keeping your family safe.
placed on or near a
curious, determined
child can topple a
TV. Children playing
with friends or
pets could knock
a TV over, while
other kids might be
tempted to climb
up to reach items
TV, such as remote
controls or candy.
TV Safety Check
¨¨ Assess the stability of the TVs in your home.
¨¨ Secure TVs
¨¨ Mount flat screen TVs to the wall to reduce the risk of TVs toppling off stands.
Follow the manufacturer’s instructions to ensure you protect your wall and
have a secure fit.
¨¨ If you have a large, heavy, old-style cathode ray tube (CRT) TV, place it on a
low, stable piece of furniture.
Secure Furniture
¨¨ Use brackets, braces or wall straps to secure unstable or top-heavy furniture to
the wall.
¨¨ Install stops on dresser drawers to prevent them from being pulled all the way out.
Multiple open drawers can cause the weight to shift, making it easier for a dresser
to fall.
Rearrange Household Items
¨¨ Keep heavier items on lower shelves or in lower drawers.
¨¨ Avoid placing remote controls, food, toys or other items in places where kids
might be tempted to climb up or reach for them.
© 2012 Safe Kids Worldwide
Supported By
Consejos para
Evitar los vuelcos de televisiones y muebles
El problema
Cada tres semanas, un niño muere a causa de una televisión que se
vuelca, y casi 13.000 niños más sufren heridas cada año en EE.UU.
Los muebles muy pesados, las televisiones y los electrodomésticos
pueden ser inestables y, si se los hala o se trepa sobre ellos, pueden
volcarse y lesionar gravemente a los niños pequeños. Durante los
últimos diez años, las heridas ocasionadas por televisiones que se
vuelcan aumentaron en un 31 por ciento. Los niños pequeños corren
un riesgo más grande, y siete de cada diez niños que se lesionan por
los vuelcos de las televisiones tienen cinco años de edad o menos.
Estas tragedias son totalmente evitables siguiendo unas pocas y
simples precauciones.
Como medidas importantes para mantener segura a su familia y a los
niños, muchos prefieren puertas de seguridad para bebés, tapas para
los tomacorrientes, soportes para televisión y correas para muebles.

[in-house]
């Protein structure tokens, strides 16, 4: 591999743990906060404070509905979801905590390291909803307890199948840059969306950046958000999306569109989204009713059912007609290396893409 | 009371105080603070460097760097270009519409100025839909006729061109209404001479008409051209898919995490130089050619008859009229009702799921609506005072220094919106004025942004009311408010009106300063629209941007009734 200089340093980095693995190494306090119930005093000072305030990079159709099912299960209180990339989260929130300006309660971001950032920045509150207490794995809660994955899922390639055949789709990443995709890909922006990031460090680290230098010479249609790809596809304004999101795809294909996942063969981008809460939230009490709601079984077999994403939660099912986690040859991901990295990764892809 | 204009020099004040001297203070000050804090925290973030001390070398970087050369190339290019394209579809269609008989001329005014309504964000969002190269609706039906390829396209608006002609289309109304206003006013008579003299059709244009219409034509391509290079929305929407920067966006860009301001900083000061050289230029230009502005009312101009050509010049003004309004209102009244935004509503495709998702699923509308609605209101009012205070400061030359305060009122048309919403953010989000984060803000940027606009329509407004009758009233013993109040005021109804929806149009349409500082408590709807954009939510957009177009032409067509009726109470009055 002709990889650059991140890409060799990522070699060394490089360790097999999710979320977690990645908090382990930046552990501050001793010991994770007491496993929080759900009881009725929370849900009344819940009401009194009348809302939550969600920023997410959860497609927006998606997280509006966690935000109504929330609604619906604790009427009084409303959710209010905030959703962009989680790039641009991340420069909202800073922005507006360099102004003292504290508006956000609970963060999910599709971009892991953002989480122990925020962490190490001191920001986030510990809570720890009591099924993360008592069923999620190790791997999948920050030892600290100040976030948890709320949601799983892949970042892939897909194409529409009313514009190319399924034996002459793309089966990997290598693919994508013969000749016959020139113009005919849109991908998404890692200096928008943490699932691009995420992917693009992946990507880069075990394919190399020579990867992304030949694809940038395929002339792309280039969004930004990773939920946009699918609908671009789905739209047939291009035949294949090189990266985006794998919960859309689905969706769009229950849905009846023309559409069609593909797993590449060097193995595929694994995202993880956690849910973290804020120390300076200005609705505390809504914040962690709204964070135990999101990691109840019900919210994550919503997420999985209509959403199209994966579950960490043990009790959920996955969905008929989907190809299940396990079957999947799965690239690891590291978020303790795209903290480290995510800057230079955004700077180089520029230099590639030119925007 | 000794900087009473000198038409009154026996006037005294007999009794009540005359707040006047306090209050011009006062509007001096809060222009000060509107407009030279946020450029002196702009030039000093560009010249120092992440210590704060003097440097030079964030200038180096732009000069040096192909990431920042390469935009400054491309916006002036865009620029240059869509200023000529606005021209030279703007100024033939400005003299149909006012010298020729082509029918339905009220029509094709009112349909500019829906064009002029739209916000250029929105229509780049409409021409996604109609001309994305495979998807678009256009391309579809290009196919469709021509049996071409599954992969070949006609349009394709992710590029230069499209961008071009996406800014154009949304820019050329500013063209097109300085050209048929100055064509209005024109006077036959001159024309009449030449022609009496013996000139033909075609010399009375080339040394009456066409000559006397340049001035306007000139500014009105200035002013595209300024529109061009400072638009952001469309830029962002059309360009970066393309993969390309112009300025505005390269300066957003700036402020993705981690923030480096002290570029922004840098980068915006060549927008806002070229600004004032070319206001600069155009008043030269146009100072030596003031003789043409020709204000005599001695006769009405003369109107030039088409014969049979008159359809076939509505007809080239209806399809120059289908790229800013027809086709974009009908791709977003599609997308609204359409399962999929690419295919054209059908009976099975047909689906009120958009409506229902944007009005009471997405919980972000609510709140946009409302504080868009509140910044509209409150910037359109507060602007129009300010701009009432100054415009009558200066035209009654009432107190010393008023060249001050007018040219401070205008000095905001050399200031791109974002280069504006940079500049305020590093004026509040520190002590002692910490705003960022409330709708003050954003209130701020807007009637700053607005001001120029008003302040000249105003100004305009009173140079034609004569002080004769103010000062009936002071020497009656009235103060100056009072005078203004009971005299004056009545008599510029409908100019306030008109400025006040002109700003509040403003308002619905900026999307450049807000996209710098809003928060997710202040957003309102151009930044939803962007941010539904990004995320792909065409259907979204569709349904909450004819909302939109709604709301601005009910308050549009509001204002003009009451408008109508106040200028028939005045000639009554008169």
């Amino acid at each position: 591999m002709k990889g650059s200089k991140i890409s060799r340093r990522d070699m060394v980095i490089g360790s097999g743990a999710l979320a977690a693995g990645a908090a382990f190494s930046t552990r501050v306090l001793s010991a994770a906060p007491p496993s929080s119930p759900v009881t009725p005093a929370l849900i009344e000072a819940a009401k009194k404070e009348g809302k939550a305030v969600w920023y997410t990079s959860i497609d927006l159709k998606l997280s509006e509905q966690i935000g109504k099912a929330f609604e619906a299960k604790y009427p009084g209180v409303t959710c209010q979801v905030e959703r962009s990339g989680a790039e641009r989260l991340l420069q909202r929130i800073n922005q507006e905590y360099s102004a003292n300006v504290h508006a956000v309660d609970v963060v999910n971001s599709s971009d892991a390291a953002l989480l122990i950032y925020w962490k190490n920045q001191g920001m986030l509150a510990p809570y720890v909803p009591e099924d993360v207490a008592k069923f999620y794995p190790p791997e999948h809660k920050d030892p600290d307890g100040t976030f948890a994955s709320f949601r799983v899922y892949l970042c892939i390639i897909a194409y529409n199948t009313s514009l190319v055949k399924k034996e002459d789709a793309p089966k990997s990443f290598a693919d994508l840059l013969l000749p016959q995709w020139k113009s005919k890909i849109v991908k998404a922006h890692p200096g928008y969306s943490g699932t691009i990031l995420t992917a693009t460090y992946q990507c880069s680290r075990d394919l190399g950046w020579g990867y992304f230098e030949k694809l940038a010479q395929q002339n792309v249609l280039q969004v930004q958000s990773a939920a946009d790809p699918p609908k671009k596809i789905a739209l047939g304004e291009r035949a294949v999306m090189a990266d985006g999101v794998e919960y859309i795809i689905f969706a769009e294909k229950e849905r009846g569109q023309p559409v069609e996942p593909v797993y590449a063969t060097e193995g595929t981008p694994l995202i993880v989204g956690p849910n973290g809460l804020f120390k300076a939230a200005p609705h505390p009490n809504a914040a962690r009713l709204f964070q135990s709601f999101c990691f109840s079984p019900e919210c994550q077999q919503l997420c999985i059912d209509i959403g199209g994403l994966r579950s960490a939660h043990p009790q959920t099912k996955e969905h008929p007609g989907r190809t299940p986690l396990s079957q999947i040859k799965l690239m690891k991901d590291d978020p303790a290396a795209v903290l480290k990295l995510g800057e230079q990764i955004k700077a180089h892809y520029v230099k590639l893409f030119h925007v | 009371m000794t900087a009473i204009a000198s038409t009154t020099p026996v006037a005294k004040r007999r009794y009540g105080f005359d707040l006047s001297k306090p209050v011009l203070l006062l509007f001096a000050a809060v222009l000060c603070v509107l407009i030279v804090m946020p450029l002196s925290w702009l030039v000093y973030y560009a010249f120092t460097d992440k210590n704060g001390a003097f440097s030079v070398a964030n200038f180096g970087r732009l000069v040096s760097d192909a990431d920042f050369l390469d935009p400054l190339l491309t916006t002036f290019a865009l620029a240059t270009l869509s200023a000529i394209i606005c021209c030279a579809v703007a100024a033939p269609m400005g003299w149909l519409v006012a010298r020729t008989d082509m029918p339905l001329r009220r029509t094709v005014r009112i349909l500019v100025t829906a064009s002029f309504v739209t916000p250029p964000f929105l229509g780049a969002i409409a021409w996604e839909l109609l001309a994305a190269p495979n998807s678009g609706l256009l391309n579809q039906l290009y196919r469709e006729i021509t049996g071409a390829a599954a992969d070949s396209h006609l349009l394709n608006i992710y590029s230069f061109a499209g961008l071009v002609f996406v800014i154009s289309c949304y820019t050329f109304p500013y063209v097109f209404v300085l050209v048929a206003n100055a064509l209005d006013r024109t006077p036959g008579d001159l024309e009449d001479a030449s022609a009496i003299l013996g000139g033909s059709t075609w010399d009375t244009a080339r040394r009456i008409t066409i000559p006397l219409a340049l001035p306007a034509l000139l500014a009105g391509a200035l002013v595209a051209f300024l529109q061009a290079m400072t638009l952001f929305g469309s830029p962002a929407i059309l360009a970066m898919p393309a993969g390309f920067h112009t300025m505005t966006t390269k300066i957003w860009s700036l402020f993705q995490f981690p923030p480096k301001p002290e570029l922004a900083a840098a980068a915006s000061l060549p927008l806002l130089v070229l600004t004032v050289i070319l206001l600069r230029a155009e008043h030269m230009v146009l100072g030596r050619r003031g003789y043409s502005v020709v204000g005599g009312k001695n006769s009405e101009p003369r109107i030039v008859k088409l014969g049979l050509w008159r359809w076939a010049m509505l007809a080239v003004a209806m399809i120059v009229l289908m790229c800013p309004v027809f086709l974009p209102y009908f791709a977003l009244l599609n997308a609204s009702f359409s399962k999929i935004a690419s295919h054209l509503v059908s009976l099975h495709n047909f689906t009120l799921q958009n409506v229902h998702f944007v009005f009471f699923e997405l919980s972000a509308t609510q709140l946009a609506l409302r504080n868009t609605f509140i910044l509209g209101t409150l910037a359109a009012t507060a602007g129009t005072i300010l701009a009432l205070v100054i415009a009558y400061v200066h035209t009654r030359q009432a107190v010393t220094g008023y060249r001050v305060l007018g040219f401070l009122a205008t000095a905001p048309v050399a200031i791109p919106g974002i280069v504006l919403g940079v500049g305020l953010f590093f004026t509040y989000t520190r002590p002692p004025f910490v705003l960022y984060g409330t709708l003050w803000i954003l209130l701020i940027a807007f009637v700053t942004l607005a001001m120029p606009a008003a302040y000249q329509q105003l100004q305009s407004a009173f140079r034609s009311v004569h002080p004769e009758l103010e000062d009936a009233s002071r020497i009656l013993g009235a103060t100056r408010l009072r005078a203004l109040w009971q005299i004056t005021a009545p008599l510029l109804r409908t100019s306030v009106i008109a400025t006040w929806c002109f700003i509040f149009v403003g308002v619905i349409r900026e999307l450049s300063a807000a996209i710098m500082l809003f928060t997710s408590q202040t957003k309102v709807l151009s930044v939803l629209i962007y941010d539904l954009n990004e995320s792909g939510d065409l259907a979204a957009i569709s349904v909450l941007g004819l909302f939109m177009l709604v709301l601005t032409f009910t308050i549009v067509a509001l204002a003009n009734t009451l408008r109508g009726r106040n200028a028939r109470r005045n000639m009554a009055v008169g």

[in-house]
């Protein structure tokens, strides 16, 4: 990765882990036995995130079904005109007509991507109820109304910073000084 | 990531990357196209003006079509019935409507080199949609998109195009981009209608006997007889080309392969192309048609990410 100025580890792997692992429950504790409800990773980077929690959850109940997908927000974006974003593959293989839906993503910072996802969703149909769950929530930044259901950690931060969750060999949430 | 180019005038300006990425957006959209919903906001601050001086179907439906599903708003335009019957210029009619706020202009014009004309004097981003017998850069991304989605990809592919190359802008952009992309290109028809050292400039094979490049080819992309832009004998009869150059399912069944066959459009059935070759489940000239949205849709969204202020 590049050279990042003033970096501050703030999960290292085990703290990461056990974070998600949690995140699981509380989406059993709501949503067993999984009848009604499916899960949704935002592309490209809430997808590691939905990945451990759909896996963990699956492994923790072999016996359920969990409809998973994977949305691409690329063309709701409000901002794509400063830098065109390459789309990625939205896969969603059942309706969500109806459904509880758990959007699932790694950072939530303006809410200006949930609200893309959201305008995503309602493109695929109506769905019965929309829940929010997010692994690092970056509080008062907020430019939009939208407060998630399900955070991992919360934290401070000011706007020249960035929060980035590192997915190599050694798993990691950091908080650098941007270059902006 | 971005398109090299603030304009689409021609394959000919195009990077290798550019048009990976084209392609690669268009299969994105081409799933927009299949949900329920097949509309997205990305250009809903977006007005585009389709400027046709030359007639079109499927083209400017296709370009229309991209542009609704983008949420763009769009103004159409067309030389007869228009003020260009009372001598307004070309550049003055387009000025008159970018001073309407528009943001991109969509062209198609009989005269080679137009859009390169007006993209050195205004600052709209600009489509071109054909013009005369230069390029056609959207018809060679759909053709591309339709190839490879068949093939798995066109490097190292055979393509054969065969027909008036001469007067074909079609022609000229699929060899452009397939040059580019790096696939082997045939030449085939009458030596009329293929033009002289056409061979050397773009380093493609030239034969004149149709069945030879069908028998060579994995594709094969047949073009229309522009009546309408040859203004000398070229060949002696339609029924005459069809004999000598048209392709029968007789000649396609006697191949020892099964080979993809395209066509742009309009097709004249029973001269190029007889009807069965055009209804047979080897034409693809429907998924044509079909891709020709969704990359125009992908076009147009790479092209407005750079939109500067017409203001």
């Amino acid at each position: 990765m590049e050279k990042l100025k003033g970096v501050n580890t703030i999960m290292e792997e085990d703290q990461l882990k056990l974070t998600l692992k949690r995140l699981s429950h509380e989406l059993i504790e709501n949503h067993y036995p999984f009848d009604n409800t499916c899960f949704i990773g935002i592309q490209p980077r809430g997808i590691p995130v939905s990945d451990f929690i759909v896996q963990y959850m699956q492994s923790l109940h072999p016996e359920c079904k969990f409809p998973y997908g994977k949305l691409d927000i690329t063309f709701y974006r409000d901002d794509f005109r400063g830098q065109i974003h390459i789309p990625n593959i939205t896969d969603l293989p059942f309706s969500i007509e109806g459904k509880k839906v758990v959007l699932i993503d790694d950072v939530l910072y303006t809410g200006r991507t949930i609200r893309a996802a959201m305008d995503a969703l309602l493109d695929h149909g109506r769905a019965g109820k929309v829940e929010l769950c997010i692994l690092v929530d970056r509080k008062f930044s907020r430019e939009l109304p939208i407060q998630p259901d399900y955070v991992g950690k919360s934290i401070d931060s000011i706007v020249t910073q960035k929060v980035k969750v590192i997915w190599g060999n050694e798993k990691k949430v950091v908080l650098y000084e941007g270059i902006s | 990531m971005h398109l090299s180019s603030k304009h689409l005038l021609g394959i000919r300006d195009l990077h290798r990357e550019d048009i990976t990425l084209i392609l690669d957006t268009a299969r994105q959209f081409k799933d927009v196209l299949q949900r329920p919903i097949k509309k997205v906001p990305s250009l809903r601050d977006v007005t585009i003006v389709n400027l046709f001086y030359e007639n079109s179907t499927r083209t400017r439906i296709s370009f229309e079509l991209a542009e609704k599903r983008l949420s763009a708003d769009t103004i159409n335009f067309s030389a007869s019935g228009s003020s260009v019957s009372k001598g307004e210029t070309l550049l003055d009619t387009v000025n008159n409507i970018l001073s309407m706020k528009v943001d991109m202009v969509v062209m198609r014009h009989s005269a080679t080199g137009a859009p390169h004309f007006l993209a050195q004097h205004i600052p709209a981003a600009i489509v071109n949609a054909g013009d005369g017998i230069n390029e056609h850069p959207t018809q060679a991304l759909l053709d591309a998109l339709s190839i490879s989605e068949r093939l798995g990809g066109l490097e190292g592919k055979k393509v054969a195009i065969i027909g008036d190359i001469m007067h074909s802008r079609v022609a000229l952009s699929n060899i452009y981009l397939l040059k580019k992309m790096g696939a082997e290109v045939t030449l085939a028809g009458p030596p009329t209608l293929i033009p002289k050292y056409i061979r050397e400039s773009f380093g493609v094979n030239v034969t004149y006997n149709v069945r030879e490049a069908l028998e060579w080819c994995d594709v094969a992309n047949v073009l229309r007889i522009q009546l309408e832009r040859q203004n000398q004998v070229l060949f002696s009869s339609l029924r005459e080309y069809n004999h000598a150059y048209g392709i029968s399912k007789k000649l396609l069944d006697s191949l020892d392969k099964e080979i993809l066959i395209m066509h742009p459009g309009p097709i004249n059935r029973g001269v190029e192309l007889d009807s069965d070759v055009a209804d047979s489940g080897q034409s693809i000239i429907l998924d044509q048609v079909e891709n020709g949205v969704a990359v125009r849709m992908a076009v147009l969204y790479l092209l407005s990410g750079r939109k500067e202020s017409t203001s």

Recuerde: un niño
curioso y decidido
puede volcar una
televisión. Los niños
que juegan con sus
amigos o mascotas
pueden volcar una
televisión, mientras
que otros niños
estarían tentados
a treparse para
alcanzar los artículos
colocados sobre o
cerca de la televisión,
como el control
remoto o caramelos.
Revisar la seguridad de la televisión
¨¨ Evalúe la estabilidad de las televisiones en su hogar.
¨¨ Asegure las televisiones
¨¨ Monte en la pared las pantallas planas de televisión para reducir el riesgo
de que se vuelque el pedestal. Siga las instrucciones del fabricante para
garantizar la protección de la pared y obtener un ajuste seguro.
¨¨ Si tiene una antigua televisión grande, pesada y de tubos de rayos catódicos
(CRT), colóquela sobre un mueble bajo y estable.
Asegurar los muebles
¨¨ Utilice soportes, abrazaderas o sujetadores para pared para asegurar los muebles
inestables o muy pesados a la pared.
¨¨ Instale topes en los cajones de la cómoda para impedir que sean halados
totalmente hacia afuera. Varios cajones abiertos pueden ocasionar un cambio del
peso, haciendo más fácil que una cómoda se caiga.
Reubicar los artículos del hogar
¨¨ Mantenga los artículos pesados en las estanterías más bajas o en los cajones
¨¨ Evite colocar los controles remotos, alimentos, juguetes u otros artículos en
lugares donde los niños estarían tentados a treparse o tratar de alcanzarlos.
© 2012 Safe Kids Worldwide